Two weeks ago, I published a study for the Center for American Entrepreneurship titled America's Rising Startup Communities. The study looked at the growth and geography of venture capital first financings across U.S. metropolitan areas between 2009 and 2017. Rather than rehash all of the findings here, I encourage readers to take a look at it before reading on. Go ahead, I'll wait. Or, if you want a shortcut, here's a Twitter thread I posted that will catch you up to speed quickly.
One of the biggest questions that's come out of that work is: "what's happening beyond first financings?" That's a good question, because after all, if companies are unable to raise additional rounds of capital or reach a successful exit, optimism about a geographic dispersion of early-stage capital might be premature for many cities. This post is the first of at least two that will begin to address that question. Here I will look at national trends, and in a later post, I will examine geography of follow-on investments.
To begin to get at this, I'll look at subsequent financing rounds for companies by cohort—that is, for each annual cohort of first financings from 2005 forward, I'll look to see how many startups raised subsequent rounds of financing or reached a successful exit. The main finding here is that although the top of the funnel has widened (i.e., there are more first financings), the rest of the funnel has widened less so or even remained the same—indicating a growing mismatch between earlier and later stage funding opportunities.
To start, let's quickly recap on the time series for first financings between 2009-2017. As the data show, growth in first financings was explosive from 2009 to 2014—increasing by more than 150 percent over the five year period. Afterward, the number of companies entering the venture-backed pipeline fell—declining about 25 percent over the three years (note: figures in this post are slightly different from those in the CAE study; this is because PitchBook maintains a dynamic database which updates frequently).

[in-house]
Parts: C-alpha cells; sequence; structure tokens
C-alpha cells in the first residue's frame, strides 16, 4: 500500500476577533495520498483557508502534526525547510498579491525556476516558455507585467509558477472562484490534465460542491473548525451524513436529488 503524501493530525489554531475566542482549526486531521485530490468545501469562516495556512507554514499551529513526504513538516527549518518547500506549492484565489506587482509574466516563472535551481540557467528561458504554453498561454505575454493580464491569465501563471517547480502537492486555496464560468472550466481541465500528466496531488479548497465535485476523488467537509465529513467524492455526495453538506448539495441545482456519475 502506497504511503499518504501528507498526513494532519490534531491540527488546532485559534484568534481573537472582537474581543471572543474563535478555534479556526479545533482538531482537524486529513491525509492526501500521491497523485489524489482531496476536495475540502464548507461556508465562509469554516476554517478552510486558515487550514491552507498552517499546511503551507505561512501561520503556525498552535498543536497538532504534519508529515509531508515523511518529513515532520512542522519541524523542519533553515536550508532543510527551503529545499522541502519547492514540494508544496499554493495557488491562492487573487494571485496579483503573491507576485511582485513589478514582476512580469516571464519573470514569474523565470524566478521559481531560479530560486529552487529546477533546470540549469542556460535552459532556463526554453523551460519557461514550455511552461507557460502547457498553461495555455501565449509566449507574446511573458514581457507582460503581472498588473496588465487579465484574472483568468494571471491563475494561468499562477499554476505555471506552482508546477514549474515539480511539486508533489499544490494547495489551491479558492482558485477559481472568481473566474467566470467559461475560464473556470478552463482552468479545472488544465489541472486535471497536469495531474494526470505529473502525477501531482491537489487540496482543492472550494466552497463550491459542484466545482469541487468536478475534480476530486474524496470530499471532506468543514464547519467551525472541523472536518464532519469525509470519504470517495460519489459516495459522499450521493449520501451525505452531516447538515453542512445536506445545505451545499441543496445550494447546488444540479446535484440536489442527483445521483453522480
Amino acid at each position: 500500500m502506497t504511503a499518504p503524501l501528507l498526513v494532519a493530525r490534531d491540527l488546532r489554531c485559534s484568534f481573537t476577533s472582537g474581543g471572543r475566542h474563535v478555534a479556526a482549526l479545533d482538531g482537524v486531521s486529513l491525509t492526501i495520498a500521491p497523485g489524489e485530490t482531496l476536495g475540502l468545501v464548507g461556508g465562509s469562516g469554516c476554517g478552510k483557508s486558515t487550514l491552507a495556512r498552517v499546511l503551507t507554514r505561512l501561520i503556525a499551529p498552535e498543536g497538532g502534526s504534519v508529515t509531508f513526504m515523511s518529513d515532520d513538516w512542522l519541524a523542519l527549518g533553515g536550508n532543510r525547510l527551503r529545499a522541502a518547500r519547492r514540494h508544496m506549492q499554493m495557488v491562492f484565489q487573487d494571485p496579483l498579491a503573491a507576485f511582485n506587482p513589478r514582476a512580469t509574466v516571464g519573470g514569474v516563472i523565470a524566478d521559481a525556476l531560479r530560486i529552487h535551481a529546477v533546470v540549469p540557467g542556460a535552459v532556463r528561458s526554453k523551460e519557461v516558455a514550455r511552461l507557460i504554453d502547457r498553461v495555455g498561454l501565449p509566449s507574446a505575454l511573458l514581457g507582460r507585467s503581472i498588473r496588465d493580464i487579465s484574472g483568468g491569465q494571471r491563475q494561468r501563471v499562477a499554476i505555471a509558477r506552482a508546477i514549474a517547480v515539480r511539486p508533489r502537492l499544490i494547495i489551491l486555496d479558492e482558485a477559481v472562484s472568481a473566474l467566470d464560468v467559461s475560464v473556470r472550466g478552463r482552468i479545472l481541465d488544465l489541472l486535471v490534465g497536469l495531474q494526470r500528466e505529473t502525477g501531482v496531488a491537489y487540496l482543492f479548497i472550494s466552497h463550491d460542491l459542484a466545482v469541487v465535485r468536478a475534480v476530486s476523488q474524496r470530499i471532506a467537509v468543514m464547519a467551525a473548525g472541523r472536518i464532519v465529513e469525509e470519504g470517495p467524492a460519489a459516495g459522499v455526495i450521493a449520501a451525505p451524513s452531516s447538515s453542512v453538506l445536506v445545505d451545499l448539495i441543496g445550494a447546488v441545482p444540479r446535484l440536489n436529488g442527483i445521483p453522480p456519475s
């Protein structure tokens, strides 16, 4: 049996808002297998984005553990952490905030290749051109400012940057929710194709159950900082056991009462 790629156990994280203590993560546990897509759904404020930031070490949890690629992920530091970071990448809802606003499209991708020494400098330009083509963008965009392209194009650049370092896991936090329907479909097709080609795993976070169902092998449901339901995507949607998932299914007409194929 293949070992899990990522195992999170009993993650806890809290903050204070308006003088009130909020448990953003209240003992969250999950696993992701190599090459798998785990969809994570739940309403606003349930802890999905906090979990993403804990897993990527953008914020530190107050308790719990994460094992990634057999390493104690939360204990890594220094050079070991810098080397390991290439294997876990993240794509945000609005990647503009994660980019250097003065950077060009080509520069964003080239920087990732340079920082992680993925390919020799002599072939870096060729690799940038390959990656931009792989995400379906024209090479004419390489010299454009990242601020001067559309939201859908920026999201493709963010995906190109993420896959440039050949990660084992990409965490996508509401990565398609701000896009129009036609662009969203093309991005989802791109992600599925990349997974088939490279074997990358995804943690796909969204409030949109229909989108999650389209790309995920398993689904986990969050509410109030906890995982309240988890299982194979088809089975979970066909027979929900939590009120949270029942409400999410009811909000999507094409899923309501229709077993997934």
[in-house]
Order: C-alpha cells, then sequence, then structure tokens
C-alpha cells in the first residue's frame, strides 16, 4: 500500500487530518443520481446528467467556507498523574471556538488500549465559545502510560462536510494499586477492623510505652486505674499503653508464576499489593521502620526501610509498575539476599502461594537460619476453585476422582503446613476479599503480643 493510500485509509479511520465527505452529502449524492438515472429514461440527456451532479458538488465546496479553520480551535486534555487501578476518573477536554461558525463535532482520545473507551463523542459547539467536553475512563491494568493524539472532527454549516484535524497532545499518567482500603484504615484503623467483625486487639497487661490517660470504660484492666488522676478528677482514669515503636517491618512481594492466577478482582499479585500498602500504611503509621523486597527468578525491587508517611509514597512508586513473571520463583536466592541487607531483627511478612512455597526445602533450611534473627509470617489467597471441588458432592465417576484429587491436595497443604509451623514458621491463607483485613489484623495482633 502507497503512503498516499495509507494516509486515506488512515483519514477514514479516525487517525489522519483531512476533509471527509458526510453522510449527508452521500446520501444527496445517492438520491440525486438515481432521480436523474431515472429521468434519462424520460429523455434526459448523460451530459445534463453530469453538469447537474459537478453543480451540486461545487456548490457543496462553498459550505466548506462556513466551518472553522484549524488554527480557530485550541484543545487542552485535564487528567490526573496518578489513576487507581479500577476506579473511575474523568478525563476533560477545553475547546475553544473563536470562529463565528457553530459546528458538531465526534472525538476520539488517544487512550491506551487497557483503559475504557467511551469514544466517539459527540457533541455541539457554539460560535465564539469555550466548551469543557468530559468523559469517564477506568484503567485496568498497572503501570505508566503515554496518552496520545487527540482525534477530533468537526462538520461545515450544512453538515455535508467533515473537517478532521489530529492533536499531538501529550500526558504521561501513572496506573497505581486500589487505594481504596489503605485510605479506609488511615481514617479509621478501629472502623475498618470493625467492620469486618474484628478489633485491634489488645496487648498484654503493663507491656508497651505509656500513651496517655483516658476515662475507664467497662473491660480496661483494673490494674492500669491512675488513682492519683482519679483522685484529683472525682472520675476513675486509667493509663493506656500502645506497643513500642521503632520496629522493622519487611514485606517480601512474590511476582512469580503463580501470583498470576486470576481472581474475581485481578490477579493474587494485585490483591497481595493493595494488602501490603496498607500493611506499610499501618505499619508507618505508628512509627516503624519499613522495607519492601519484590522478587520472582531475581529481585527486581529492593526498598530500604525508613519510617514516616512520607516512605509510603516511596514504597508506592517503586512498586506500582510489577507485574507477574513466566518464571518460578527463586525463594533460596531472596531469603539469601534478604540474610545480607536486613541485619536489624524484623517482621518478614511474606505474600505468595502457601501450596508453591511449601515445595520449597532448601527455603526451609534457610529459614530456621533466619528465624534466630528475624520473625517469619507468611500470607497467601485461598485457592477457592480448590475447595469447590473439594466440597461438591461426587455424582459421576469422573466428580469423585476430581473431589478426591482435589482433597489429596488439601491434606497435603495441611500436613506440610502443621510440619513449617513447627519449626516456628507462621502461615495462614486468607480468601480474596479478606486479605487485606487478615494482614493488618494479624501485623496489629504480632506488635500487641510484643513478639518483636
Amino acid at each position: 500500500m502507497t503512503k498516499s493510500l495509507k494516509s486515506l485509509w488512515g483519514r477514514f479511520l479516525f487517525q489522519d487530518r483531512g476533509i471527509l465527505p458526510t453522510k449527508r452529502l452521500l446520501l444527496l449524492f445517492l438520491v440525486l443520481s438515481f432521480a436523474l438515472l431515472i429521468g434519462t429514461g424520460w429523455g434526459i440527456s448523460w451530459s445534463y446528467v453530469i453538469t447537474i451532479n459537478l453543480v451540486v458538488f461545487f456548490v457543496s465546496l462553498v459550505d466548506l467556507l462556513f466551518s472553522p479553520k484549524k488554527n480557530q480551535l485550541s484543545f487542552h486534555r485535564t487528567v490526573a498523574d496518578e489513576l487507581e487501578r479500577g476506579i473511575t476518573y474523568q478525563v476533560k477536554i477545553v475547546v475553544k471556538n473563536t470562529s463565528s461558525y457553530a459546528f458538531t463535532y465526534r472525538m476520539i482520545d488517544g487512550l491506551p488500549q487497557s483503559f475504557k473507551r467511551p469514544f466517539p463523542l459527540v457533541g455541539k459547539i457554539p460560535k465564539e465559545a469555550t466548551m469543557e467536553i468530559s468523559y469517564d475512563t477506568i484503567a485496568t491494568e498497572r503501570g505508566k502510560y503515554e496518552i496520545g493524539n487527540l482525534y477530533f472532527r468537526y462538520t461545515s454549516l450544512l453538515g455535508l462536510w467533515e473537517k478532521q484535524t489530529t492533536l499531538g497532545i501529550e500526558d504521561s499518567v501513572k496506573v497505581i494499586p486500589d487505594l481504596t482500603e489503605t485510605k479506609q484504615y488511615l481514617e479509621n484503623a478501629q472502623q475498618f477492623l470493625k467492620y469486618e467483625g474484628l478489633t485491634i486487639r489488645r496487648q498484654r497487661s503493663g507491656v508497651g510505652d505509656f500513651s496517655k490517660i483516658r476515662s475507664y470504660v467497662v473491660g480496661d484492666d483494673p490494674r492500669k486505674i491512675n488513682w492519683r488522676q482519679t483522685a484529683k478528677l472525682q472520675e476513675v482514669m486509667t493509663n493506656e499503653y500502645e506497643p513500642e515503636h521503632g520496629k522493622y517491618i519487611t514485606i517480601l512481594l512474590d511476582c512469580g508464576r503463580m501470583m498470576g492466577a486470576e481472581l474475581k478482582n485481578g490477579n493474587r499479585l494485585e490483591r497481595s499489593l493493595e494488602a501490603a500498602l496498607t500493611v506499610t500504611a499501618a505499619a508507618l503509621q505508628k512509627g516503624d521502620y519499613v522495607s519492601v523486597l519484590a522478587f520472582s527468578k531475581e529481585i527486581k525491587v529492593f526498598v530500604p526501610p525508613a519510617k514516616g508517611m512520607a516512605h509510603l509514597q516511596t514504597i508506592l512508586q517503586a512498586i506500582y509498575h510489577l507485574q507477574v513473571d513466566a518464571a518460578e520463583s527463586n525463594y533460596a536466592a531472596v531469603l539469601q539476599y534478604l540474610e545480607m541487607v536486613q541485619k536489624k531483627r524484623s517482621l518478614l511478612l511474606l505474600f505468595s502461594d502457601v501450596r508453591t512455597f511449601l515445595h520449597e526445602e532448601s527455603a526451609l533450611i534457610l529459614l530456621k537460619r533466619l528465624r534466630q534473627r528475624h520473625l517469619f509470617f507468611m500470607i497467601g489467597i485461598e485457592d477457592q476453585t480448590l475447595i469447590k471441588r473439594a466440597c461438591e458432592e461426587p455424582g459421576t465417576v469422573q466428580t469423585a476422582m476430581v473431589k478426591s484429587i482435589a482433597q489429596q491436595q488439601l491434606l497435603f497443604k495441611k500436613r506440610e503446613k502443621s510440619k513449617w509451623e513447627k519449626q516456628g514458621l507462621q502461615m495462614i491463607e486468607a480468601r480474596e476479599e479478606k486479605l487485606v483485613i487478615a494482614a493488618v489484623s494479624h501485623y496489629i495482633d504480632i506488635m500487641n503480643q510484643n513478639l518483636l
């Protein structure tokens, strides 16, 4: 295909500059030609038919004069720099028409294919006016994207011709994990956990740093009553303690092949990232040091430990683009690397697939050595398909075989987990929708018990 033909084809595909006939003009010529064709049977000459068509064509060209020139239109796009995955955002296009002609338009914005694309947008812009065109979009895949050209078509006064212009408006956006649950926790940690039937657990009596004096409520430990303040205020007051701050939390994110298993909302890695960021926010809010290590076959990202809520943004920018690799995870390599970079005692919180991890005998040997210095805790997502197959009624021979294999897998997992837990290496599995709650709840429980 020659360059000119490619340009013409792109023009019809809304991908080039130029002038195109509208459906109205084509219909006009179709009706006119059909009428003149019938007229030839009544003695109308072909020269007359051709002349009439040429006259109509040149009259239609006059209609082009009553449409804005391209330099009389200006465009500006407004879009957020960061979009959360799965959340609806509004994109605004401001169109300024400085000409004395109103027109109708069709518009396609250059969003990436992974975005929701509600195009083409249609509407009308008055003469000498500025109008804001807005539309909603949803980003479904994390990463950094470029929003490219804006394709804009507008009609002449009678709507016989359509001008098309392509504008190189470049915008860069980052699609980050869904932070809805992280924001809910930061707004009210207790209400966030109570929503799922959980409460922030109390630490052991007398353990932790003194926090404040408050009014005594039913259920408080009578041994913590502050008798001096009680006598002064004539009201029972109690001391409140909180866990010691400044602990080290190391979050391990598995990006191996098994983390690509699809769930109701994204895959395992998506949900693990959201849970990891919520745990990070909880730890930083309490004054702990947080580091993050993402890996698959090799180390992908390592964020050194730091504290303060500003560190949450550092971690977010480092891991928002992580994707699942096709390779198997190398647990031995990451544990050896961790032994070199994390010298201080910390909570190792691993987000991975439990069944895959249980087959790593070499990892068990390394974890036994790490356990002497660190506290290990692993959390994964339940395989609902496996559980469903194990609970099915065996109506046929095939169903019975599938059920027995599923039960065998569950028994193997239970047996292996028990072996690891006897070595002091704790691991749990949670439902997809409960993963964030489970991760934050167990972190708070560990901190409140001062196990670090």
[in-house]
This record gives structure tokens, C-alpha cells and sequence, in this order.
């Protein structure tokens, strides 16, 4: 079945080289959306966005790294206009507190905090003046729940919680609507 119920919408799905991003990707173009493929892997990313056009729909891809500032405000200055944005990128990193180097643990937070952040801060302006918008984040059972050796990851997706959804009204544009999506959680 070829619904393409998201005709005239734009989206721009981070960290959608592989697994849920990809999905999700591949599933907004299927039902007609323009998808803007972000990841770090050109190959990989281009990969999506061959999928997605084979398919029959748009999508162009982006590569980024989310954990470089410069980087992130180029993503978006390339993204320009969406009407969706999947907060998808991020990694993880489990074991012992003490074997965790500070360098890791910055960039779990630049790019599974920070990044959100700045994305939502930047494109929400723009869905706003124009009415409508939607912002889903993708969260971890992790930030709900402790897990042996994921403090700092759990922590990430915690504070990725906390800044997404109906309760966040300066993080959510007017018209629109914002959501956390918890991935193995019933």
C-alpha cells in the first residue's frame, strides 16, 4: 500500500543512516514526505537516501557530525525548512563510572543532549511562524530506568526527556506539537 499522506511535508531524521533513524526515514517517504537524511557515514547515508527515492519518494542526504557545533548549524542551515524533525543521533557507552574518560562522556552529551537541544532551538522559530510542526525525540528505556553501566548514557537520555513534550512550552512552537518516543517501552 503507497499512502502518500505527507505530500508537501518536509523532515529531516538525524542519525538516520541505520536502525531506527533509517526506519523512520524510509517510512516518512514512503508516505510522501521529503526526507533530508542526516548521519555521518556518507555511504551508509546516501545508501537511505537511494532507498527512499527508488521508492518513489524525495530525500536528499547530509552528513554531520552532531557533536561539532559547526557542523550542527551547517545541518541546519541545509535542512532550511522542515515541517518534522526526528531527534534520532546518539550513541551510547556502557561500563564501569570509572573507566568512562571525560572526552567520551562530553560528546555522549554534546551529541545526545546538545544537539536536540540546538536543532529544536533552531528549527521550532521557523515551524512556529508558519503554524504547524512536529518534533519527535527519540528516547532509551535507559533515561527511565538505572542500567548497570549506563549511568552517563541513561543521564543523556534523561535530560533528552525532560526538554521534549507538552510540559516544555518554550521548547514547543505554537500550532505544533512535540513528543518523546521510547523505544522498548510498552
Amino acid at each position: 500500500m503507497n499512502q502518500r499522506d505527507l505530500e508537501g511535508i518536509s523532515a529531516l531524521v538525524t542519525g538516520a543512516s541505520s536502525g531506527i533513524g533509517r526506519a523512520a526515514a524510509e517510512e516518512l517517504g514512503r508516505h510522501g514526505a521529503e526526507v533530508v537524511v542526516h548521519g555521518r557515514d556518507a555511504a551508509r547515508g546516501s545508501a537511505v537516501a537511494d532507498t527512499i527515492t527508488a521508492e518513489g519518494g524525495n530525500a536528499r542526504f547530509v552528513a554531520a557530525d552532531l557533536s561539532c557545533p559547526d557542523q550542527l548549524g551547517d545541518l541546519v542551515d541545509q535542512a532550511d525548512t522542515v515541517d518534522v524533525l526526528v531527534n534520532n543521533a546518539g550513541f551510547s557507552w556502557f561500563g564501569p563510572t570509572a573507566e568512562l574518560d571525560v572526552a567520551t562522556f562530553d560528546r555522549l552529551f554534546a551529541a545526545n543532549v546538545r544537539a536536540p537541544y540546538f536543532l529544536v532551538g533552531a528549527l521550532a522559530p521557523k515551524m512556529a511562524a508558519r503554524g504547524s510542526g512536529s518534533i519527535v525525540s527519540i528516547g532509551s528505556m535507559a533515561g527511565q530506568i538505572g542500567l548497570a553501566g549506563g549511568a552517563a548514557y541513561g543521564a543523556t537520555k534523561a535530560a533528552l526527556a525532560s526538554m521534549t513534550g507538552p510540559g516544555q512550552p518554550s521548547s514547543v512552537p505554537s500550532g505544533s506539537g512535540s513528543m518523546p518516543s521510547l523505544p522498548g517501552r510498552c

The next chart here shows the same data on annual first financings, but grays out the bars in the background and overlays several lines. Each line represents the share of startups in an annual first financing cohort that reached a fundraising or exit outcome. As the data demonstrate, the share of companies that raised a first round of venture capital and went to raise additional rounds of capital or achieved an exit (M&A or IPO) has declined steadily over the last decade, at a time when the number of companies entering the venture-backed pipeline increased dramatically.
Now, it may be a little too soon to make a call on where this ends up for the latest rounds and exits, but it appears to be headed to a lower overall rate vis-a-vis the past. In order to get a better idea of that, let's try to make an apples-to-apples comparison across cohorts.
The numbers are slightly less drastic when comparing cohorts across a common timeline. To do this, I'll look at fundraising and exit rates five years from the cohort's first financing. That means the latest year for which this exercise is possible is 2012.
Even so, the trends are clear—a lower rate of companies are getting follow-on financings five years on compared with earlier cohorts. The declines have been the sharpest at the earliest stages—indicating that a greater number of companies receiving a first financing are unlikely to go on to raise a second. The one exception is exits, which have been about flat, but are down slightly in the last couple of cohorts.
This post answered some key remaining questions but raises some new ones as well—namely, does a widening funnel of freshly funded companies along with lower rates of follow-on financing at the later stages or at exit even matter? Are the wins now bigger, offsetting the greater share of losses? Or, has the deployment of venture capital become less efficient?
Anecdotal evidence suggests that the winners are winning bigger and investors know that more (and bigger) bets need to be placed in today's environment in order to find them, and to support the companies that are best positioned to make it big. This simple analysis doesn't tackle such weighty questions, but if it is true, funded companies—and the emerging regions that house them—may need to get used to a healthy amount of failure in order to uncover one or more big wins that will propel a startup community forward.